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In the final day of discussions on the city’s draft 10-year plan, councillors unanimously agreed to a report for inclusion in its 2022-23 annual plan
looking at how it could provide assistance for ratepayers on a limited or fixed income.
Cr Jim O’Malley, who moved the motion, said two groups — people on fixed incomes and low incomes — would be worried about what a 9.8% rates rise would mean for their ability to pay.
He said the council needed freedom to spend money required to improve the city.
"We want to feel we are somewhat freed up and
not having to worry about the stresses on that group [of people]."
Preparing the report for the 2022-23 annual plan would mean enough time for staff to consider the consequences of any decisions, Cr O’Malley said.
Cr Christine Garey said people often did not know about financial support available, including the rates rebate scheme.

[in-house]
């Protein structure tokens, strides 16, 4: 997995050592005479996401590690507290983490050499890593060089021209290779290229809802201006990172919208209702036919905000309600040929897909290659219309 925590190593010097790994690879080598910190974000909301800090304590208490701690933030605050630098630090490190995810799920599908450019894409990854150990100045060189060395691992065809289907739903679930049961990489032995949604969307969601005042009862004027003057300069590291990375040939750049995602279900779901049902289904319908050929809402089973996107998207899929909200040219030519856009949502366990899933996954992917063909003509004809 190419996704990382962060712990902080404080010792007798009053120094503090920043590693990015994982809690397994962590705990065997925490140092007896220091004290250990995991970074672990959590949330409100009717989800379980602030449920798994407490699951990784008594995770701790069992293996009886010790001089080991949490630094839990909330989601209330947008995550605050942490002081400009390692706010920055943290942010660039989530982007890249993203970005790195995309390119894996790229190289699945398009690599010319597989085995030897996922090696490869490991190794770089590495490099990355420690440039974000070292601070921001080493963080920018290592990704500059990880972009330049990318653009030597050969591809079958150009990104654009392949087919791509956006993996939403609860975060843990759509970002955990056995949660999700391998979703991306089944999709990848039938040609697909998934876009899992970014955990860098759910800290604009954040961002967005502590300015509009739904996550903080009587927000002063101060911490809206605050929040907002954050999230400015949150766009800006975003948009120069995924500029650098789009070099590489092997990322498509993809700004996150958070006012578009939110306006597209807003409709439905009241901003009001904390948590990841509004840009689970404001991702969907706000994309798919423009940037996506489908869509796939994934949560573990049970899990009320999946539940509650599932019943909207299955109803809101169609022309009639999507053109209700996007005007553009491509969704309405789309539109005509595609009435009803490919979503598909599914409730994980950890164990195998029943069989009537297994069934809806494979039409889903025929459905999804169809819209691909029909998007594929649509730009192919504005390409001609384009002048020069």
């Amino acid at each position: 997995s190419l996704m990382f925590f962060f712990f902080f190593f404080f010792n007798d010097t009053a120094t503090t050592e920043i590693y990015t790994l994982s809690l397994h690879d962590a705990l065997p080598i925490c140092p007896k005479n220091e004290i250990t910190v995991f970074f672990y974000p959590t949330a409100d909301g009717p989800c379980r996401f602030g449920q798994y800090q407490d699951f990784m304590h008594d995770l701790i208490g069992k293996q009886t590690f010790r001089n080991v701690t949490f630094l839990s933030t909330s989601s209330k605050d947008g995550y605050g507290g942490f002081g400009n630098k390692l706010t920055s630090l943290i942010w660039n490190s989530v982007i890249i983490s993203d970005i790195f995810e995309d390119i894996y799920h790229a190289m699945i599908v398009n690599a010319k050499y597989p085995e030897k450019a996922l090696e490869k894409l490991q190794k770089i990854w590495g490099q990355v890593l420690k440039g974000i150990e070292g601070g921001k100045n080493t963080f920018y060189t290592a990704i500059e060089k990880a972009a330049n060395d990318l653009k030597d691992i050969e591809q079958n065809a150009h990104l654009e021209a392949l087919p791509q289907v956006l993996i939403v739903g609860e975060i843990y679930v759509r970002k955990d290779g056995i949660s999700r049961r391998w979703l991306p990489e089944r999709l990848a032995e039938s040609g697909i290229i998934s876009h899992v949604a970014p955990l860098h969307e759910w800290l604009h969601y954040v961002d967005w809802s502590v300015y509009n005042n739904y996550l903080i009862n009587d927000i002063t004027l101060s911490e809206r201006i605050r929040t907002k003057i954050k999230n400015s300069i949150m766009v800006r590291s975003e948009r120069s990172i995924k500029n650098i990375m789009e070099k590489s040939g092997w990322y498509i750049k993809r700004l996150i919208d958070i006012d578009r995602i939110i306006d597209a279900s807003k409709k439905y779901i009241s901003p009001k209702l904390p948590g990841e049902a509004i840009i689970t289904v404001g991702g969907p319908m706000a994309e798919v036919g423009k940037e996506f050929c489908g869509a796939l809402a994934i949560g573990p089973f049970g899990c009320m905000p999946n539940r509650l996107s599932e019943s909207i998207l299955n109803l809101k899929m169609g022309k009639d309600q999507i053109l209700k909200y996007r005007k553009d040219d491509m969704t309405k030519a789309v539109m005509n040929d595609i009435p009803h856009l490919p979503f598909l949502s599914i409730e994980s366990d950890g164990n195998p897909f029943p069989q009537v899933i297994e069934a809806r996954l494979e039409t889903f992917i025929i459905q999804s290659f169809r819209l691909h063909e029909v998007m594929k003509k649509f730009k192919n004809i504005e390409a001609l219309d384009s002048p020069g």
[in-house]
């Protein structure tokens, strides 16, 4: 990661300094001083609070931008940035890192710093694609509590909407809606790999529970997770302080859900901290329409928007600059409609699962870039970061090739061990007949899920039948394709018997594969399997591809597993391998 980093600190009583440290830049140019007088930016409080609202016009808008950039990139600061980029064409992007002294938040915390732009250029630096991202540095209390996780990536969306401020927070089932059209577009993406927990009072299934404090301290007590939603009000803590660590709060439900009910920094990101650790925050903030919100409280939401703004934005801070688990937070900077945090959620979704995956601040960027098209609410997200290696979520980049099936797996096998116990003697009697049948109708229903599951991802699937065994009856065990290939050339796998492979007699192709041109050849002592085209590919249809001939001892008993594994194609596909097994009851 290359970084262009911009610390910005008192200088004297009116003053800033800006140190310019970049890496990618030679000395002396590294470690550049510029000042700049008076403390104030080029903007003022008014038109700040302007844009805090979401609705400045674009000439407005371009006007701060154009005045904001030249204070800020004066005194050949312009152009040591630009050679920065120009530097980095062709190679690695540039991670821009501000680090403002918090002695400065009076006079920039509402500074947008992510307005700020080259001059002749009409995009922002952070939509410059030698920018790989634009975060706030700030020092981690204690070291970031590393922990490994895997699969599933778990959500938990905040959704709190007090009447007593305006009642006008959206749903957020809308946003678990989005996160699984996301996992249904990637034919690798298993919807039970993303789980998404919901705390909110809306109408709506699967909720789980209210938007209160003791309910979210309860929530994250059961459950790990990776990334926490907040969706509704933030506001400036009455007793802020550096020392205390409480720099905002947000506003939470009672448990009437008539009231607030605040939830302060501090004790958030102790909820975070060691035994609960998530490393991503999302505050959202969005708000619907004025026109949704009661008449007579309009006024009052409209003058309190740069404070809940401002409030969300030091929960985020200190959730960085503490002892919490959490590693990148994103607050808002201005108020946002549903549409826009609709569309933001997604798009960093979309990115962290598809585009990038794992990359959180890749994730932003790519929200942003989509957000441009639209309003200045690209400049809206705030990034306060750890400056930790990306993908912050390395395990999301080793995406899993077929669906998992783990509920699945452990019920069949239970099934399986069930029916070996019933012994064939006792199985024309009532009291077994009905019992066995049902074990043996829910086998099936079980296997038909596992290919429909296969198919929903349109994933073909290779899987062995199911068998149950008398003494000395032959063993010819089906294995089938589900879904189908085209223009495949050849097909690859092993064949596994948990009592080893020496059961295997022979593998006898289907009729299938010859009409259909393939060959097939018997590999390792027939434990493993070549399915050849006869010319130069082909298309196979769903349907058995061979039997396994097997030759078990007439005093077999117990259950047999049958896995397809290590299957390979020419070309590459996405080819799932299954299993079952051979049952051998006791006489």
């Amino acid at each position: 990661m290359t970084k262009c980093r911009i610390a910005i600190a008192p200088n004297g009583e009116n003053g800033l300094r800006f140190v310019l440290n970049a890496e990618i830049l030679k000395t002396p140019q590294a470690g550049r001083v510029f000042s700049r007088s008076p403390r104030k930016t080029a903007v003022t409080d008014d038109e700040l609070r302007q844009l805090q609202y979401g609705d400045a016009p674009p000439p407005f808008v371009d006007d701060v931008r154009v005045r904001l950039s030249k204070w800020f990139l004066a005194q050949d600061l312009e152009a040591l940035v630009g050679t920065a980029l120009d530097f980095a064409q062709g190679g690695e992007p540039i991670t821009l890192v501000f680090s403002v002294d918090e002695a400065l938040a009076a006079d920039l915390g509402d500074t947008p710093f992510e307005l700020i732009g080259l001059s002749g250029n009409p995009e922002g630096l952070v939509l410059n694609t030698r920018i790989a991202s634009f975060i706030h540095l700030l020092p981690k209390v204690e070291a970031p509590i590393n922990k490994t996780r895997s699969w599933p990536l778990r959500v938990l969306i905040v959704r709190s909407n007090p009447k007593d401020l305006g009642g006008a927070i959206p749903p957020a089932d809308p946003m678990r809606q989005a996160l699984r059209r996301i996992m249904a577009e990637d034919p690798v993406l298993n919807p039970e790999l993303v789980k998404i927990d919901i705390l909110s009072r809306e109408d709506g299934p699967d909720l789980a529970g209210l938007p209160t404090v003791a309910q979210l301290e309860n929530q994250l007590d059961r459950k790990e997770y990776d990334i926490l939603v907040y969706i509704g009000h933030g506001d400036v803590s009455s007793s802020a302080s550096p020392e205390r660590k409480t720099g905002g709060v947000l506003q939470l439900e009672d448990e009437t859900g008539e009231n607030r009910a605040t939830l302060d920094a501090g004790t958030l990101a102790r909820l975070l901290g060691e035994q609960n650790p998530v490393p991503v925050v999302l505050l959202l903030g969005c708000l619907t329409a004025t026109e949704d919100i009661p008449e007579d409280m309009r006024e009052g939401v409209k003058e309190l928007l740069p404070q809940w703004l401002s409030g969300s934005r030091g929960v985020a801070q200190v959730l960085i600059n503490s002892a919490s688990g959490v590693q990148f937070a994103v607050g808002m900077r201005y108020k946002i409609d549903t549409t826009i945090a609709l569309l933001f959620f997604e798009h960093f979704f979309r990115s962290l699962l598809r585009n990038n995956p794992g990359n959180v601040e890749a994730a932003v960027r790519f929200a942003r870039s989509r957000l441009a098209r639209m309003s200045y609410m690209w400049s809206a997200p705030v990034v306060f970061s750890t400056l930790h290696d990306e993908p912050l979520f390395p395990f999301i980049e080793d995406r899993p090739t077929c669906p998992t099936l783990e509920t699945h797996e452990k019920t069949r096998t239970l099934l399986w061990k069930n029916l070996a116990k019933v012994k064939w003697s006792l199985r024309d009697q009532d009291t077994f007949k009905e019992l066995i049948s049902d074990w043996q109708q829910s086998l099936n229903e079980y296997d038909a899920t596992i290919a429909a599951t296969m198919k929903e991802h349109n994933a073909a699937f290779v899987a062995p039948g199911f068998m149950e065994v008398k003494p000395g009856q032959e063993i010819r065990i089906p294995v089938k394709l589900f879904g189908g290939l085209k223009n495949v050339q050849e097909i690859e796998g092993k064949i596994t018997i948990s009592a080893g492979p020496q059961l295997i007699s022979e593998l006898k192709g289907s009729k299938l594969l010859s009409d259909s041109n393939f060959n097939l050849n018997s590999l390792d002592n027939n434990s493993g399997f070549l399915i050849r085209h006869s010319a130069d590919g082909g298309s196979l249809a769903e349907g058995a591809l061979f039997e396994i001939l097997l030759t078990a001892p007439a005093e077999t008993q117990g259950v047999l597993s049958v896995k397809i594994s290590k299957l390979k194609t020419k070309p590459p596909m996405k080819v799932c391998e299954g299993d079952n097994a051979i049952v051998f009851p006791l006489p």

Council financial controller Gavin Logie said while the council did encourage people to seek a rates rebate, it would need to investigate other options for supporting ratepayers.
Managed by the Department of Internal Affairs, the rates rebate provides a subsidy to low-income homeowners
for the cost of their rates and
is administered by local councils.
Cr Lee Vandervis said hardship provision was an issue on which the council should take further action.
"We need something to help soften that blow."
Cr O’Malley said while people had a different idea of what form the assistance might take, the report would produce suggestions.